You’ll Never Take Us Alive: Epic To Buy APB?

The BBC mention the possibility that the remains of APB may be purchased by Epic. This actually squares with the reports from where Les Able of Begbies Traynor said that despite 300 parties having interest, none of the shortlist of six were “comfortable with buying it as a live operation.” So, APB is dead and there’s certainly six places on that list for Epic. Some more information, speculation and thoughts on the APB close follows…

Epic denied to comment directly on the possibility, with Dana Cowley speaking for Epic saying that “Mark [Rein of Epic] absolutely loves APB, and everyone here loved what they saw” and noting that any discussions would be confidential.

In some ways, Epic makes a lot of sense, for a couple of reasons. Rein was actually the first person to give impression of the game in a hands-on state back in 2009, where he raved about it to VG247. Example quote: “It’s hard to describe. It’s everything you’d expect that sort of game to be. If the Rockstar guys ever made an MMO out of the best version of Grand Theft Auto, this would be it.” So he certainly liked it back then, so perhaps still sees a future for it.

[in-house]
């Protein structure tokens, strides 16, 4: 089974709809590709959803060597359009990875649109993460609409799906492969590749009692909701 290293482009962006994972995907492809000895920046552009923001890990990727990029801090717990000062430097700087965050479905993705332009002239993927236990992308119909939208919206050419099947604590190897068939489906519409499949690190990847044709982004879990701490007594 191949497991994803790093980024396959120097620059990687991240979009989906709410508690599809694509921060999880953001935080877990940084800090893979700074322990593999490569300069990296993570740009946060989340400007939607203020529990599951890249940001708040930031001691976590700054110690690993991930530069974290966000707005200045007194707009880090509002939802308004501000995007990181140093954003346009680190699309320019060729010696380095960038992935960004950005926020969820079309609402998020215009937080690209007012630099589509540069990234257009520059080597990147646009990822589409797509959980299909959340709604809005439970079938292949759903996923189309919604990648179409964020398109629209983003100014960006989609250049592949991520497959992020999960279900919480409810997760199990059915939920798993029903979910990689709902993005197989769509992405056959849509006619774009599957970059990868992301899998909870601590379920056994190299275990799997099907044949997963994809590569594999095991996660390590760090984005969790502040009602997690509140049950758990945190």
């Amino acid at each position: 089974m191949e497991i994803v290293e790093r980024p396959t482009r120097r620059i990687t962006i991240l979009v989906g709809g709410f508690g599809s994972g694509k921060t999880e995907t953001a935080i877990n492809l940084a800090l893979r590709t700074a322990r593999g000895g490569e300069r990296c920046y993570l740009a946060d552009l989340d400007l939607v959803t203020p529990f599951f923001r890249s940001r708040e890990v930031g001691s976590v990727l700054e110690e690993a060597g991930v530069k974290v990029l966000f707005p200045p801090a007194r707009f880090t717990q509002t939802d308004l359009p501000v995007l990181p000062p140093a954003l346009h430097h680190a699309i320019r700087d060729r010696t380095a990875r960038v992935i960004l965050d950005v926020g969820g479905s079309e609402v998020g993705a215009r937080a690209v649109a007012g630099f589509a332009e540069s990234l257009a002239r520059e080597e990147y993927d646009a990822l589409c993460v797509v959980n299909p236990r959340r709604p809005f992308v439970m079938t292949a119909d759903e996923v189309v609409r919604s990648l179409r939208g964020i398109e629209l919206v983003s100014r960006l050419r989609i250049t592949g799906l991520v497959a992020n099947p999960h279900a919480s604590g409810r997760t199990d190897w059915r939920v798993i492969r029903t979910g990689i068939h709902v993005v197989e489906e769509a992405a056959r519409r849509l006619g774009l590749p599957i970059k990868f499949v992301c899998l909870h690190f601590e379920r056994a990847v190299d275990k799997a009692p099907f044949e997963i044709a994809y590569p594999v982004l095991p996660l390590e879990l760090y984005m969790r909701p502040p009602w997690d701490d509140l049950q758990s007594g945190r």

However, there’s also another possible thing of interest to Epic. They’re not just a games company, of course. They’re also a technology company. There’s certainly technological aspects of APB which, I suspect. would be attractive things to add to their own engine-tech business. This may or – more likely – may not square with speculation that Jones has relocated to the US in a move-in with Epic.

In other APB related news, before the actual forums died, reader Kadayi pulled the list of goodbye messages from the team from it, republishing it in our comments threads. You can read them all there, but here’s a couple which stood out…